What is HRV biofeedback

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Heart Rate Variability

It is believed that Heart Rate Variability (HRV) will become as common as pulse, blood pressure or temperature in patient charts in the near future. In the last ten years more than 2000 published articles have been written about HRV. HRV has been used as a screening tool in many disease processes. Various medical disciplines are looking at HRV. In diabetes and heart disease it has been proven to be predictive of the likelihood of future events. In 1996, a special task force was formed between the US and European Physiological associations to outline current finds on HRV and set specific standards on using HRV in medical science and future practice. Since then a steady stream of new information and value continues to come out of HRV research.

It all started in 1966 when a variation in the beat-to-beat intervals between heartbeats was noticed. Initially all recording devices were averaging heart rate data stream trying to get rid of any rapid HR fluctuations. Then there were very specific patterns in such fluctuations were noticed that had links to certain conditions way before any clinical symptoms appeared.

Physiological Basics of HRV

The origin of heartbeat is located in a sino-atrial (SA) node of the heart, where a group of specialized cells continuously generates an electrical impulse spreading all over the heart muscle through specialized pathways and creating process of heart muscle contraction well synchronized between both atriums and ventricles. The SA node generates such impulses about 100-120 times per minute at rest. However in healthy individual resting heart rate (HR) would never be that high. This is due to continuous control of the autonomic nervous system (ANS) over the output of SA node activity, which net regulatory effect gives real HR. In healthy subject at rest it is ranging between 50 and 70 beats per minute.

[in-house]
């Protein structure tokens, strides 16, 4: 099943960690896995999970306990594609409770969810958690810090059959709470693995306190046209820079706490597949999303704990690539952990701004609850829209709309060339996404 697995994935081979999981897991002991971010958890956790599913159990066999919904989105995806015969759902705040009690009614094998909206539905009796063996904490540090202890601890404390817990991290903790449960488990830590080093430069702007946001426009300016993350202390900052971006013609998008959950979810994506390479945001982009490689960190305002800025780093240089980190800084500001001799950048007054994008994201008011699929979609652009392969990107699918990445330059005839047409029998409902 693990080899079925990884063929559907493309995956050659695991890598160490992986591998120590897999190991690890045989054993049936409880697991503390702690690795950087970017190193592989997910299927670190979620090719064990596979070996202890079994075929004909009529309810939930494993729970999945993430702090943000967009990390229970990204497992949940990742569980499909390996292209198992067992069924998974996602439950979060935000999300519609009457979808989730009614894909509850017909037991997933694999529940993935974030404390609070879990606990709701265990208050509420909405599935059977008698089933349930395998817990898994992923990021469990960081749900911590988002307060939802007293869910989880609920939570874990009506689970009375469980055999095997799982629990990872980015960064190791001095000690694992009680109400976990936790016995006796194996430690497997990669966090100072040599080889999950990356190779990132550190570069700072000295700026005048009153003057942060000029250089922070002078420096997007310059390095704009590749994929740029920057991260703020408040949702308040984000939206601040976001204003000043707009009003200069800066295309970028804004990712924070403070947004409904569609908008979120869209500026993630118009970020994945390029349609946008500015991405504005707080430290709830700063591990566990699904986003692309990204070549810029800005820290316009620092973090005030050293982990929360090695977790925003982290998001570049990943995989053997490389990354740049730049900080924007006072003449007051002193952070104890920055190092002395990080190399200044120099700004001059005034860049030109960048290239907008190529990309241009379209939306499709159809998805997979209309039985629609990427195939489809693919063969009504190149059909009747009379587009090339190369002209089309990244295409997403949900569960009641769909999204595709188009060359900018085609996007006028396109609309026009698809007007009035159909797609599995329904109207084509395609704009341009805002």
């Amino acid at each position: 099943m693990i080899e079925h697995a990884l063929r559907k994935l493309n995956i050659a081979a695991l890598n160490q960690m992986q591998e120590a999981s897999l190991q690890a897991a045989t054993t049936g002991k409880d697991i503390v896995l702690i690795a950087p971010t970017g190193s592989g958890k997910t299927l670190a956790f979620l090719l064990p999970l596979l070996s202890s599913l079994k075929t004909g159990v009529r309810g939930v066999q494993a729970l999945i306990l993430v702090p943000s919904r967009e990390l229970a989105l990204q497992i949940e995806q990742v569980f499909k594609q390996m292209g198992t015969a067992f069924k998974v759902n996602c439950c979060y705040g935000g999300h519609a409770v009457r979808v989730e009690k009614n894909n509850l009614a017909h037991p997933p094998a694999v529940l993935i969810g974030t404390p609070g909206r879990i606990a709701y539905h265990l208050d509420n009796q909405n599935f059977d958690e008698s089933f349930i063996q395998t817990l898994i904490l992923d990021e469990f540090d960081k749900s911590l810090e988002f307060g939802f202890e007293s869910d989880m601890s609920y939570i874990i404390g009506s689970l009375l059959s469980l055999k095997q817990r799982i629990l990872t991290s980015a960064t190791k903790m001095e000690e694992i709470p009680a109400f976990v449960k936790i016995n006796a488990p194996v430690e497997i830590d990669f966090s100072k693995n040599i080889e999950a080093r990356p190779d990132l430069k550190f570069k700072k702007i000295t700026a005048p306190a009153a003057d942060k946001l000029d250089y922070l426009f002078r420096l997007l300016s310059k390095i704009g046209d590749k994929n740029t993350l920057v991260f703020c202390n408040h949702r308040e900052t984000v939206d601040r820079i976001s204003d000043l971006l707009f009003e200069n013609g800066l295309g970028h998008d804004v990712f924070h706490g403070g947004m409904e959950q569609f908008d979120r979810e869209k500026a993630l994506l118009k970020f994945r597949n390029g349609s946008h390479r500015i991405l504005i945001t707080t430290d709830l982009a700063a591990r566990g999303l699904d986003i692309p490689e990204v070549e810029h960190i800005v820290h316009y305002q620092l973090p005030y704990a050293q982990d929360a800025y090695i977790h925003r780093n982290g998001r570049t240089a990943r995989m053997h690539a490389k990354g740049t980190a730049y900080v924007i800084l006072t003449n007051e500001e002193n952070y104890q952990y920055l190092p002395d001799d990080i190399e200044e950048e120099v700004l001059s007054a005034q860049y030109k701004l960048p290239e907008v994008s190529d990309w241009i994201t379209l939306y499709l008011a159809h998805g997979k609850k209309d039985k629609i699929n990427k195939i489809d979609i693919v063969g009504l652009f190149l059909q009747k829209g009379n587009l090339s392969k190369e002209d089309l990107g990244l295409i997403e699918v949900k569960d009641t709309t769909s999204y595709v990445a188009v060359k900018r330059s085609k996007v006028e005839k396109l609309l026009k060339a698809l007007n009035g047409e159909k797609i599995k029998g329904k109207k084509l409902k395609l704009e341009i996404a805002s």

HRV Analysis

The heart rate variability analysis is a powerful tool in assessment of the autonomic function. It is accurate, reliable, reproducible, yet simple to measure and process. The source information for HRV is a continuous beat-by-beat measurement of interbeat intervals. The electrocardiograph (ECG or EKG) is considered as the best way to measure interbeat intervals. ECG is an electrical signal measured with special conductive electrodes placed on chest around heart area or limbs. It reflects minute changes in electrical field generated by heart muscle cells originating from its SA node. ECG signal has a very specific and robust waveform simple to detect and analyze. Because of that cardiac rhythm derived from ECG is the best way to detect not only true sinus rhythm but all types of ectopic heartbeats, which must be excluded from consideration of HRV analysis.

(source: www.biocomtech.com)